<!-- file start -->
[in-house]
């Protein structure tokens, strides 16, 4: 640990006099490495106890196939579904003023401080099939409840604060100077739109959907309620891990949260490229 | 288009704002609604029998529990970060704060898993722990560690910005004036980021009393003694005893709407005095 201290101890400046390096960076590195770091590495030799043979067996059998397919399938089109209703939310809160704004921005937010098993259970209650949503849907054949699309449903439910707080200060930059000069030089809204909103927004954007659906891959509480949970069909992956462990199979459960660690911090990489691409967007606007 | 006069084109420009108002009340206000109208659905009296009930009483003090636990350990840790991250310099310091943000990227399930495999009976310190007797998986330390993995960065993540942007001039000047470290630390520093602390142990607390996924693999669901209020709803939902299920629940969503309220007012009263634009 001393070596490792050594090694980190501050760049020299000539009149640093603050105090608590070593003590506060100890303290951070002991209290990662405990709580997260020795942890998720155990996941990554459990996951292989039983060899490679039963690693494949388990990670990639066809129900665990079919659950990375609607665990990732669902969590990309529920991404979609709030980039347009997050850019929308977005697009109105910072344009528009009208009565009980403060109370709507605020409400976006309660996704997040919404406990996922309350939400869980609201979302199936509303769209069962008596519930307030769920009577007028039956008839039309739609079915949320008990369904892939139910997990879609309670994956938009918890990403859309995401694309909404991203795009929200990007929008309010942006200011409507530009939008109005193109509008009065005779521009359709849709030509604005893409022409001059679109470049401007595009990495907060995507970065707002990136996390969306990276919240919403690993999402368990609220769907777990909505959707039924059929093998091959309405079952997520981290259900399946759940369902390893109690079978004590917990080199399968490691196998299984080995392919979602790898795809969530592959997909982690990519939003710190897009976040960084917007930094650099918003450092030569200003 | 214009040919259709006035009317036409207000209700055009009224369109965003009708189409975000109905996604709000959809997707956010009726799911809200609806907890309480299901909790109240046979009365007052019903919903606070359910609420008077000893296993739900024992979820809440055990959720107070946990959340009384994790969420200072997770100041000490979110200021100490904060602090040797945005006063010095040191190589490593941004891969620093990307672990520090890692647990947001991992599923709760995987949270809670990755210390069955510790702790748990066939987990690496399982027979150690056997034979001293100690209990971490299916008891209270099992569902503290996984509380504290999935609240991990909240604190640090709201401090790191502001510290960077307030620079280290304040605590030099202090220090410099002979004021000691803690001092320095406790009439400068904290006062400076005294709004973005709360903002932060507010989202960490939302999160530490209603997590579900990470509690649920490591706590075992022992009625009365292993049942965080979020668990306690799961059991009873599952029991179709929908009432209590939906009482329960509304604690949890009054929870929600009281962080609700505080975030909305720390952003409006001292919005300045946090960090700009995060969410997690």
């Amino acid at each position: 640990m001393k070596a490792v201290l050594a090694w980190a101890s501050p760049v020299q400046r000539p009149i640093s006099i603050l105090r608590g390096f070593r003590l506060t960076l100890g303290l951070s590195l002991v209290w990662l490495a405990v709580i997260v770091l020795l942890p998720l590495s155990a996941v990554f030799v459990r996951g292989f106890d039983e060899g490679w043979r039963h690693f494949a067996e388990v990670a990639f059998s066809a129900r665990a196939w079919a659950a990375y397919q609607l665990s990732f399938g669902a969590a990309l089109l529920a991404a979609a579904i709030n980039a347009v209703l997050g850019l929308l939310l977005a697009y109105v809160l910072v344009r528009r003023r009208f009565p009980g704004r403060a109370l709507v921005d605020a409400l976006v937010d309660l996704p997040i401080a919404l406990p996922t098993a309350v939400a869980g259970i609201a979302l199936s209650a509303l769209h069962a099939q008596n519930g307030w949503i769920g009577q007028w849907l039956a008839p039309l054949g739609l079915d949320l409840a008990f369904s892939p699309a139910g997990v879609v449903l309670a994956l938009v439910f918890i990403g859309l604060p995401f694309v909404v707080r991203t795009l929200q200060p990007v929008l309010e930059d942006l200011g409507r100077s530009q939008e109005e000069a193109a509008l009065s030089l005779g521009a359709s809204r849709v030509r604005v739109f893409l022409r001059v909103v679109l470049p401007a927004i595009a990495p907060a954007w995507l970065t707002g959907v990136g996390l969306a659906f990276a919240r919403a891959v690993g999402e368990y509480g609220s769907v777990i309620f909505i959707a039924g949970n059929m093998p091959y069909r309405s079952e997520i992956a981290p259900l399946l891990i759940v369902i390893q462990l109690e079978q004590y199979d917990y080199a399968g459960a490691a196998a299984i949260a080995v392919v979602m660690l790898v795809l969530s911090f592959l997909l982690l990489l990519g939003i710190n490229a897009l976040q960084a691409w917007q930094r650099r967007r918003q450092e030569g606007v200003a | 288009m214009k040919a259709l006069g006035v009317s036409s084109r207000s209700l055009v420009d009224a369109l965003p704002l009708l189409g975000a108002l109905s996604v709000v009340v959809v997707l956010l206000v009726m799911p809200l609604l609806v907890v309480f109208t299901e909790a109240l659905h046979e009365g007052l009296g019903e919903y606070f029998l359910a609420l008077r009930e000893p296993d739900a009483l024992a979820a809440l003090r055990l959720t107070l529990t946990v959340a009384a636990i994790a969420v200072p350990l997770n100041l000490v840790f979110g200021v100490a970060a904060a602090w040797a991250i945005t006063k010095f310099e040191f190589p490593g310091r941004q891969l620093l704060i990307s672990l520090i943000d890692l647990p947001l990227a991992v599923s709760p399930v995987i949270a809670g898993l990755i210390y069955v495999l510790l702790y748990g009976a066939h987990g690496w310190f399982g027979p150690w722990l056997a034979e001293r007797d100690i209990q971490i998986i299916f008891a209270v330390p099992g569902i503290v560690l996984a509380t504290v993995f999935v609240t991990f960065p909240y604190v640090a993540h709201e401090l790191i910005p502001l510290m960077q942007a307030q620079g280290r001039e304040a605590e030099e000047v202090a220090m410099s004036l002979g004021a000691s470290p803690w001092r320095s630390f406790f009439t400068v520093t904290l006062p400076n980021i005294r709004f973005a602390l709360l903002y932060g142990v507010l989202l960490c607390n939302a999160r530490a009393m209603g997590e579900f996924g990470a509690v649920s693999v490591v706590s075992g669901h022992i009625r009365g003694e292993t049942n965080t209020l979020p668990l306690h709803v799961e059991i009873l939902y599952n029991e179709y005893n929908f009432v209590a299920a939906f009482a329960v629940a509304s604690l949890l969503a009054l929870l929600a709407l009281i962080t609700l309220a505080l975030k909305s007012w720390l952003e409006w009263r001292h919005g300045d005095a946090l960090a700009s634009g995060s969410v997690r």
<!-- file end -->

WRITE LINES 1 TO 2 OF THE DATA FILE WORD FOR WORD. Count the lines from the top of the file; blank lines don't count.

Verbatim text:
[in-house]
């Protein structure tokens, strides 16, 4: 640990006099490495106890196939579904003023401080099939409840604060100077739109959907309620891990949260490229 | 288009704002609604029998529990970060704060898993722990560690910005004036980021009393003694005893709407005095 201290101890400046390096960076590195770091590495030799043979067996059998397919399938089109209703939310809160704004921005937010098993259970209650949503849907054949699309449903439910707080200060930059000069030089809204909103927004954007659906891959509480949970069909992956462990199979459960660690911090990489691409967007606007 | 006069084109420009108002009340206000109208659905009296009930009483003090636990350990840790991250310099310091943000990227399930495999009976310190007797998986330390993995960065993540942007001039000047470290630390520093602390142990607390996924693999669901209020709803939902299920629940969503309220007012009263634009 001393070596490792050594090694980190501050760049020299000539009149640093603050105090608590070593003590506060100890303290951070002991209290990662405990709580997260020795942890998720155990996941990554459990996951292989039983060899490679039963690693494949388990990670990639066809129900665990079919659950990375609607665990990732669902969590990309529920991404979609709030980039347009997050850019929308977005697009109105910072344009528009009208009565009980403060109370709507605020409400976006309660996704997040919404406990996922309350939400869980609201979302199936509303769209069962008596519930307030769920009577007028039956008839039309739609079915949320008990369904892939139910997990879609309670994956938009918890990403859309995401694309909404991203795009929200990007929008309010942006200011409507530009939008109005193109509008009065005779521009359709849709030509604005893409022409001059679109470049401007595009990495907060995507970065707002990136996390969306990276919240919403690993999402368990609220769907777990909505959707039924059929093998091959309405079952997520981290259900399946759940369902390893109690079978004590917990080199399968490691196998299984080995392919979602790898795809969530592959997909982690990519939003710190897009976040960084917007930094650099918003450092030569200003 | 214009040919259709006035009317036409207000209700055009009224369109965003009708189409975000109905996604709000959809997707956010009726799911809200609806907890309480299901909790109240046979009365007052019903919903606070359910609420008077000893296993739900024992979820809440055990959720107070946990959340009384994790969420200072997770100041000490979110200021100490904060602090040797945005006063010095040191190589490593941004891969620093990307672990520090890692647990947001991992599923709760995987949270809670990755210390069955510790702790748990066939987990690496399982027979150690056997034979001293100690209990971490299916008891209270099992569902503290996984509380504290999935609240991990909240604190640090709201401090790191502001510290960077307030620079280290304040605590030099202090220090410099002979004021000691803690001092320095406790009439400068904290006062400076005294709004973005709360903002932060507010989202960490939302999160530490209603997590579900990470509690649920490591706590075992022992009625009365292993049942965080979020668990306690799961059991009873599952029991179709929908009432209590939906009482329960509304604690949890009054929870929600009281962080609700505080975030909305720390952003409006001292919005300045946090960090700009995060969410997690």